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~ Decoding LTC and SMPTE on Teensy - Now using interrupts

Have you ever found yourself wondering how to build an accurate, low-latency LTC decoder with a common micro-controller? Well! Wonder no more and read on! Or, stop reading and do go read something that is more appealing to your predispositions.

SMPTE timecodes were originally used to synchronize audio and video material. SMPTE timecode data is often encoded into audio using LTC or linear time code. This special audio stream can be recorded together with other audio and video material. By decoding the LTC audio afterwards and working back to SMPTE timecodes, synchronization of multiple camera angles and audio material becomes straightforward. This concept tagging data streams with SMPTE timecodes is also used for other types of data.

Decoding LTC data
Fig: LTC is a ‘self-clocking’ protocol for which a period can be found automatically. Once the period is found, transitions within the period are counted. A period with a transition translates to a 1, a period without any transitions to a 0.

SMPTE timecodes supports up to 30 frames per second and this resolution might not be sufficient for some data streams. It helps if the frames could be split up and 60 or 120 frames per second could be generated. With a low latency LTC decoder it would be possible to support this case and, for example, provide four pulses for every SMPTE frame. To be more precise: a SMPTE frame consists of 80 bits and in this case we would send a pulse exactly when decoding bit 0, bit 20, bit 40 and bit 60. We would then be able to sample at 120Hz while staying in sync with the SMPTE.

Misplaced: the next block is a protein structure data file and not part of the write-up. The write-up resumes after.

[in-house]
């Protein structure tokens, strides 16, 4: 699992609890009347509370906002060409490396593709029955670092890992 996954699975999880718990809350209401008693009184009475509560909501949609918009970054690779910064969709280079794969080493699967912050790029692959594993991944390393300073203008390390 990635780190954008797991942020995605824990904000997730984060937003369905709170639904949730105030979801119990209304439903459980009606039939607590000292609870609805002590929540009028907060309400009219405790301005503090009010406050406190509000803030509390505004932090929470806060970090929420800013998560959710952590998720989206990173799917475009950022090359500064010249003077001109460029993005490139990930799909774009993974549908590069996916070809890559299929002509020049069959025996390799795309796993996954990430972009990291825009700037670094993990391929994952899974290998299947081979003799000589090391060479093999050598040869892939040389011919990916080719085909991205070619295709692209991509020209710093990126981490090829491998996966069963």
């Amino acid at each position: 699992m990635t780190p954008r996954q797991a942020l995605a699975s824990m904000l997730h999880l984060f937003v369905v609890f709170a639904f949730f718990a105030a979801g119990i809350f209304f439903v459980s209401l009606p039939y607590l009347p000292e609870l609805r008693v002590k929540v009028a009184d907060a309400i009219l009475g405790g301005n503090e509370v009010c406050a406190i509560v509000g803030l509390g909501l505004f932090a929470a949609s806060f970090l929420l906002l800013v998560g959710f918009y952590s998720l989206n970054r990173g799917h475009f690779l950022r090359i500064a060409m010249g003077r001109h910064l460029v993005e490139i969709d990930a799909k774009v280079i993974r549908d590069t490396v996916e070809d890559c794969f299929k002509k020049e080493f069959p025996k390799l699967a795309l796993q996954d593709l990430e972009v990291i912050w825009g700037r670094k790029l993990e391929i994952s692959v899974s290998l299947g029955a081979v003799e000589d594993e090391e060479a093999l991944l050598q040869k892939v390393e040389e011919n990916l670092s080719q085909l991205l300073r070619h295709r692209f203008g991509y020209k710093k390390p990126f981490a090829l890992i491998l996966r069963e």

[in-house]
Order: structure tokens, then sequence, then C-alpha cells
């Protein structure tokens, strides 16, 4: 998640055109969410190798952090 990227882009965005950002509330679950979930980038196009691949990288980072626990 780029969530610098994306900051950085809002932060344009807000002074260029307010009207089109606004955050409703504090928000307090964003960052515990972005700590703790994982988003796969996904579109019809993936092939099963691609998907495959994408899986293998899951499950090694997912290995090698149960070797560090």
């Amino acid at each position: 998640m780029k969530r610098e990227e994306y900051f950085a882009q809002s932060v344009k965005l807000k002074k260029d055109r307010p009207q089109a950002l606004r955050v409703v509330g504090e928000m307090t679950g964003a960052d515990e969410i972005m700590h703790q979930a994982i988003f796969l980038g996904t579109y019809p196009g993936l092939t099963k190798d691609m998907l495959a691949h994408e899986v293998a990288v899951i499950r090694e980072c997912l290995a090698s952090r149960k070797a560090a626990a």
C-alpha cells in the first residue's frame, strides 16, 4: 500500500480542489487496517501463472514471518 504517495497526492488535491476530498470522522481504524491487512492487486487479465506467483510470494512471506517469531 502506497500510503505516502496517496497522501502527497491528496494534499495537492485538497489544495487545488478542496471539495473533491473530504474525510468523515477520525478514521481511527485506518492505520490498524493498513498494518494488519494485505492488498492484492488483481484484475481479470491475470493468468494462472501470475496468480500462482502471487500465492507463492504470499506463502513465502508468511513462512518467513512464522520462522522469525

My first attempt was to treat the signal like audio and use a ready built library for LTC audio decoding The problem there is that sampling is done which might not exactly match the SMPTE bit transition period and relatively large buffers are used to decode LTC. The bit exact decoding is not possible using this method: the latency is too large, the method also uses excessive computational power and memory.

Biasing circuit to offset voltages from zero centred to having a bias
Fig: Biasing circuit to offset voltages

In my second attempt, the current iteration, interrupts are used to detect rising and falling edges in the LTC stream. By counting the number of microseconds between these edges a bit string is constructed. Effectively decoding LTC without any wasted computational power or memory and at a very low latency. If the LTC stream is well-formed, following each incoming bit and reacting to it becomes straightforward. Finally, after gently massaging the LTC bit string, SMPTE timecodes ooze out of the system at a low latency.

I have implemented a low latency LTC and SMPTE timecode data decoder for a Teensy microcontroller. One of the current limitations is that only 30fps SMPTE without skipped frames is supported. Another limitation is that the precision of the derived 120Hz clock is dependent on the sampling rate of the encoded audio signal: if e.g. only 8000Hz is used, transitions can only be precise up until 125µs. The derived clock will jitter slightly but will not drift.

There is still a slight problem with audio and Teensy input: audio is generally transmitted from -1.8V to +1.8V and not – as a Teensy would expect – from 0 to 3.3V. To make this change a small biasing circuit is placed before the Teensy input. In my case two 100k resistors and a 0.1uF capacitor worked best. The interrupt is relatively robust against signals that are a clipping (outside the 0 – 3.3V) or slightly too silent. If the signal becomes too small LTC decoding obviously fails.